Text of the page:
Features

Joining the big leagues

"Joining the big leagues" Continued...

But thanks in part to a robust oil and gas sector, Oklahoma City's unemployment rate of 5.5 percent is well below the national rate of 8.2 percent. When Margery Turner, vice president for research at The Urban Institute, recently graded the nation's 100 biggest metropolitan areas on "how much economic security they offer families in these tough times," Oklahoma City topped the list. -Brandon Dutcher

Tampa

This August the national political spotlight will shine on Tampa, Fla., as it hosts the Republican National Convention. For its center stage moment Tampa officials will be promoting the city's brightest spots: its famed nightlife in the Ybor City historic district, one of the nation's top zoos, its nearby beaches on Florida's west coast, and the roller coasters inside Busch Gardens. Now boasting professional football, baseball, and hockey teams, the area is no longer just a place for sports fans to watch spring training baseball games.

Long considered a great place to retire or vacation, Tampa has seen a nearly 15 percent population growth over the last decade with another 10 percent growth predicted over the next five years. The Tampa-St. Petersburg-Clearwater area's population of more than 4.2 million makes it Florida's second-most-populous area and the fourth-largest in the Southeast. But it is not all retirees. The area's 18-34 age group, drawn here by the housing boom, now amounts to 20 percent of the population, and that number is rising.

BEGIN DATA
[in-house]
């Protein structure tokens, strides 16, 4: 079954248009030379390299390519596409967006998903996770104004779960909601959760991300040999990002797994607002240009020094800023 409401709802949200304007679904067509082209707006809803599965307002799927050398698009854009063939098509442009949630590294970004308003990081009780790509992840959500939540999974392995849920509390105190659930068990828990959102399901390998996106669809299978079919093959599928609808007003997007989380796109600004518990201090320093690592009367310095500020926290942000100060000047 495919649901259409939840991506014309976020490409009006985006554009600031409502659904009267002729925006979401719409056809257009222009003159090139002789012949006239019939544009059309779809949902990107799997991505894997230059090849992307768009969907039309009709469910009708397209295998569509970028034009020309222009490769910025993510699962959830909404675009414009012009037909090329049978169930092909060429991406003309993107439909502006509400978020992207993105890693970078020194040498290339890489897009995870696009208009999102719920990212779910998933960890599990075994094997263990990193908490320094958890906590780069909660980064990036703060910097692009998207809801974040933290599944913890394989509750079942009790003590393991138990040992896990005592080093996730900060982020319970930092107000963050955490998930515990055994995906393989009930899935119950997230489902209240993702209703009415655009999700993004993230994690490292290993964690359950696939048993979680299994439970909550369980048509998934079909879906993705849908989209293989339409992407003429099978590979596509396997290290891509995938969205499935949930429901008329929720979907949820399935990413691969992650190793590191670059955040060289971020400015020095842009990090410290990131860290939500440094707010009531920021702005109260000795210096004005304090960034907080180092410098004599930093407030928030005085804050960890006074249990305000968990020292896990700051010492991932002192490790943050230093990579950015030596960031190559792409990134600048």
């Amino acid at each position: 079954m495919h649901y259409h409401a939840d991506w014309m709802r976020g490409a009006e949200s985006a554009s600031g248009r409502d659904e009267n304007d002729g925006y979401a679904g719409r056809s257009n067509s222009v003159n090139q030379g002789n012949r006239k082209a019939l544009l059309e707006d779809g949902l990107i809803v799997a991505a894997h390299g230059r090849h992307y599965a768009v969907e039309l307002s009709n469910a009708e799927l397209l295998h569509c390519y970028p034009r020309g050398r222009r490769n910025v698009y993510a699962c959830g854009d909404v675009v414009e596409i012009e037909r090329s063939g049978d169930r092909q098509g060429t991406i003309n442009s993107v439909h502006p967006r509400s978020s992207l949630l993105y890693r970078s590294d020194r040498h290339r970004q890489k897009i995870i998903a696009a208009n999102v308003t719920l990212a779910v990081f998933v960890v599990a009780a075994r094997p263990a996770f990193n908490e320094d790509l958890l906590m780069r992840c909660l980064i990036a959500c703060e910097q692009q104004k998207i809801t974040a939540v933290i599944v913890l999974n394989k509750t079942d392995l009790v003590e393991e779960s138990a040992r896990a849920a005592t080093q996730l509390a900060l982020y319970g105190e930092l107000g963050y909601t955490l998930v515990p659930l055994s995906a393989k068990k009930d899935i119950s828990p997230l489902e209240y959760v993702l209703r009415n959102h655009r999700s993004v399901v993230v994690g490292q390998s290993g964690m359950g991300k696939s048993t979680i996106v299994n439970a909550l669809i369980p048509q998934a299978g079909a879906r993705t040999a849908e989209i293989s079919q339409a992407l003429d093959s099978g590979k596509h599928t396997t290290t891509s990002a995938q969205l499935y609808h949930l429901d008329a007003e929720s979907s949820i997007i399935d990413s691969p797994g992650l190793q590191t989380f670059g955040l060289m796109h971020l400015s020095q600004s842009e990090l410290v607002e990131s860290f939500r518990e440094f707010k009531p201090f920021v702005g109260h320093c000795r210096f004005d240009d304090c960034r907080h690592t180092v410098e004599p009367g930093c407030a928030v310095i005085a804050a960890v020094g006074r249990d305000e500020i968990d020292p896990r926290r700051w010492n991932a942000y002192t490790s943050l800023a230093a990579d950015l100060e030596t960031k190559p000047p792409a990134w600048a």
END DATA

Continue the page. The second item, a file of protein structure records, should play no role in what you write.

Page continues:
But the housing market that fueled the region's growth now plagues Tampa. Home prices have dropped more than 45 percent since 2007. Nearly 19 percent of homeowners are delinquent on their mortgages. The area's 11.2 percent unemployment rate has remained well above the national average. Those numbers are big reasons why CNBC and Sperling's Best Places in January named the metro area the most stressful in the nation.

But that dismal title was not on the minds of 19 Christian business leaders during a recent daylong gathering. They are part of a network of more than 60 Christian business executives in the Tampa area that includes the president of Tampa Bay Steel and the CEO of Kforce, one of the nation's largest staffing services firms. Together, they employ thousands of workers and control hundreds of millions of dollars in revenue. The Tampa region is home to the largest concentration of members of the C-12 Group, a nationwide network of evangelical executives.

Scott Hitchcock, who leads the monthly meetings for the Tampa area C-12 Group, said the members strive to have transformational influences in their hard-hit community. Richard Hayes, who owns a marketing firm, donates up to 40 percent of his billable hours to helping charities, and the entire group has given time and money to renovate dilapidated homes in the area. This culminated in the groundbreaking last summer for two new cottages for Tampa's Hope Children's Home. Surrounded by live oaks, the large, colonial-style homes each have room for 10 children and a pair of house parents.

The homes were built to be energy-efficient and would have cost about $500,000 each. But C-12 members provided 60 percent of the cost. Group member Jay Fechtel's construction company led the effort and secured supplier donations for additional materials. Plans are underway to build four more homes and a central playground. -Edward Lee Pitts

Comments

You must be a WORLD member to post comments.

    Keep Reading

     

    Phoning it in

    Tests via smartphone may soon challenge traditional methods

     

    Goal keeper

    Ryan Hollingshead put pro soccer on hold to pursue…

     

    Pain and gain

    Experience, including tragic experience, has made Rick Warren a different…

    Advertisement